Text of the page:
Quantcast Taxing - P-330_wch50075

 

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T-34C CONTACT
CHAPTER FIVE
3.
Common Errors
a.
Failure to place condition lever in "FEATHER," instead placing it beyond.
b.
Failure to give thumbs-up to plane captain after good start.
c.
Fixating on one instrument (i.e., oil pressure) thereby failing to monitor all aspects of
the start sequence.
d.
Failure to ensure positive change of controls during brake checks.
e.
Failure to adhere to lineman's signals.
507.
TAXIING
1.
Description. Taxiing is the controlled movement of the aircraft on the ground under its
own power. Speed is controlled by the PCL; direction is controlled by rudder, augmented as
necessary by brakes.
2.
General. Since an airplane must be moved under its own power between the line area and
the runway, the pilot must thoroughly understand Taxi procedures and be proficient in
maintaining positive control of the direction and speed of movement on the ground. In addition,
the pilot must be alert and visually check the location of everything along the taxi path.
An awareness of other aircraft which are taking off, landing, or taxiing, is essential to safety.
Persons, "yellow gear," fuel trucks and fire bottles are among some of the most common hazards
associated with an airport. When taxiing, the pilot must continually scan the entire forward area
from wingtip to wingtip. If at any time there is doubt about wingtip clearance, stop until the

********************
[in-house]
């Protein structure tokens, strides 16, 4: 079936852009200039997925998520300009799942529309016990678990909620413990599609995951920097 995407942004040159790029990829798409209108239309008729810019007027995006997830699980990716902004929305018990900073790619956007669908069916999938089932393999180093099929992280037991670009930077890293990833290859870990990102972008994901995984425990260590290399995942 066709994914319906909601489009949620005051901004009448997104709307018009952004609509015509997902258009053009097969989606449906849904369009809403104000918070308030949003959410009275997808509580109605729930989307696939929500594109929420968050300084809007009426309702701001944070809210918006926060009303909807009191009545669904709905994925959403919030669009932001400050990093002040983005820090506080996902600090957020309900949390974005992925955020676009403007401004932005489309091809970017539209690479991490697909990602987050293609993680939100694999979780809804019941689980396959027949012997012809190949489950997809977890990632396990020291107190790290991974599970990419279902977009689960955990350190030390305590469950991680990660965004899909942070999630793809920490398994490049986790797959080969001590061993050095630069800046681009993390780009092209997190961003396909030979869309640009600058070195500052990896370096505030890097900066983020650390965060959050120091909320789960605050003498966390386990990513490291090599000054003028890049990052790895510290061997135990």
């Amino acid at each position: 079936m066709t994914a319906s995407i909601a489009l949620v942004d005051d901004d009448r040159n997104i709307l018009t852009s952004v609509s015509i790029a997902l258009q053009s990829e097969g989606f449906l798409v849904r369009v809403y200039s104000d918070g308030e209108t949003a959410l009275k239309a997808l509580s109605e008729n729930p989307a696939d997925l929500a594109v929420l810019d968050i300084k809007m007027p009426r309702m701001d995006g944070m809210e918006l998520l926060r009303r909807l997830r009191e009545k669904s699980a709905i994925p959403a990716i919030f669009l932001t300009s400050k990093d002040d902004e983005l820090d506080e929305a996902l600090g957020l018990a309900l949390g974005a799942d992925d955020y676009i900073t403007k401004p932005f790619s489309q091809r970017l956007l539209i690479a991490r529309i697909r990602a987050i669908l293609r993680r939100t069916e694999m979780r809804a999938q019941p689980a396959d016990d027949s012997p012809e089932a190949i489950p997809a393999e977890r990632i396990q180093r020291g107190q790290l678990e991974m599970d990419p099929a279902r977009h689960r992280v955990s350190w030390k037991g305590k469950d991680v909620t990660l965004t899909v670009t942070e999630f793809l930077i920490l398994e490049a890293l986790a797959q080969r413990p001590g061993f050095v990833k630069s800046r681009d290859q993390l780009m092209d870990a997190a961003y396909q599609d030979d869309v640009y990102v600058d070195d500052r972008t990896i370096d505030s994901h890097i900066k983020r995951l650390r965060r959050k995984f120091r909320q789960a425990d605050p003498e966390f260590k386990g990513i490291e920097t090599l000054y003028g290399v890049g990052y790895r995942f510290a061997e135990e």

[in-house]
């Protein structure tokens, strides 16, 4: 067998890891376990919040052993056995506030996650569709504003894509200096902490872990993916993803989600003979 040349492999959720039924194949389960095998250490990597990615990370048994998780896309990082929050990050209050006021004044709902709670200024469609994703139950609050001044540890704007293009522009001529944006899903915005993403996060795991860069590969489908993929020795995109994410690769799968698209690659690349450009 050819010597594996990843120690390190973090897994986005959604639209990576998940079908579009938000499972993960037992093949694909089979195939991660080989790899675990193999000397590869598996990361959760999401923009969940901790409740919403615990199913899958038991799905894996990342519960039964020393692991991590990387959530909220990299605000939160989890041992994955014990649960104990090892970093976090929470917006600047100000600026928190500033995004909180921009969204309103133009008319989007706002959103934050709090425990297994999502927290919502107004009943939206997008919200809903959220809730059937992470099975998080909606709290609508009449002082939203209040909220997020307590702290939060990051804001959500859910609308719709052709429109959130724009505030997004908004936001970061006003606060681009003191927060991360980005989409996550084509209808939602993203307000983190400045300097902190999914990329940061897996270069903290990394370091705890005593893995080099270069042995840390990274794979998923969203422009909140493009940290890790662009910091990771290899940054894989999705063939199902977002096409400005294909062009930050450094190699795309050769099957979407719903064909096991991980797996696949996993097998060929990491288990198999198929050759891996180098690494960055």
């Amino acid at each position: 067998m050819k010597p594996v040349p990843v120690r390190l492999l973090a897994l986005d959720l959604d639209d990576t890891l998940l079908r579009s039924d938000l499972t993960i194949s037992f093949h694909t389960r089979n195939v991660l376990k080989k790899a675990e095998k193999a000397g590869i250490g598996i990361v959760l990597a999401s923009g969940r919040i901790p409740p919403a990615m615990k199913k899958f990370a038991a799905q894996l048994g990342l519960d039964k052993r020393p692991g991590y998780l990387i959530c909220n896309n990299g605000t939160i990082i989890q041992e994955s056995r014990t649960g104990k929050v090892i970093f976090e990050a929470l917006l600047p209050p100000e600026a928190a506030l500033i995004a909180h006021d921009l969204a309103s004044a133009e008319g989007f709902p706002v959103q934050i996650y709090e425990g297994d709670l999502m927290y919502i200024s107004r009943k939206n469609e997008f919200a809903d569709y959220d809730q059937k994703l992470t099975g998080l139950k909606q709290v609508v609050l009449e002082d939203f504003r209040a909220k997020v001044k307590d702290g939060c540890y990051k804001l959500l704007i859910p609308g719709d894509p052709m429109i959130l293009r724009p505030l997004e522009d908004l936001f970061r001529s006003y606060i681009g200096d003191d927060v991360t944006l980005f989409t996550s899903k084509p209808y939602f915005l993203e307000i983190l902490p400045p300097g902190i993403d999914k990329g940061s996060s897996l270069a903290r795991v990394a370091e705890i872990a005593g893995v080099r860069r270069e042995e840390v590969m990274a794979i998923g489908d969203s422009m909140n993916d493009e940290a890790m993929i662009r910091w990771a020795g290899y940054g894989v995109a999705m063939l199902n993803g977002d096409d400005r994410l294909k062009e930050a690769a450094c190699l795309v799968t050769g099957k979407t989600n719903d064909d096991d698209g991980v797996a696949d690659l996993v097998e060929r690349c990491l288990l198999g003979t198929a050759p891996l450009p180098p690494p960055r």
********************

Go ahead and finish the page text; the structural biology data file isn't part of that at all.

situation is resolved!!
NOTE
Ultimate responsibility for the safe operation of an aircraft lies
with the pilot!!
It is difficult to set any rule for a safe taxi speed. What is safe under some conditions may be
hazardous another time.  The primary requirement for safe taxiing is SAFE, POSITIVE
CONTROL of the aircraft. A general "rule of thumb" is to taxi no faster than a person can walk
when within the line area and no faster than a person can trot when outside the line area. Local
course rules may determine right-of-way rules, but if ever in doubt - STOP!
Prior to taxiing, check the immediate area clear of personnel and obstructions. Also check the
taxiway clear in both directions for other aircraft, fuel trucks, etc. Keep your left hand on the
PCL and your right hand on the stick when taxiing. To initiate the taxi, slowly release the
brakes, selecting BETA range as necessary to control taxi speed. On rare occasions, power in
excess of idle may be required; most likely this will occur when taxiing uphill into the wind.
Downwind or downhill taxiing will generally require full BETA in order to taxi at a safe speed.
Use brakes as necessary to slow down during cases such as these.
GROUND PROCEDURES 5-7


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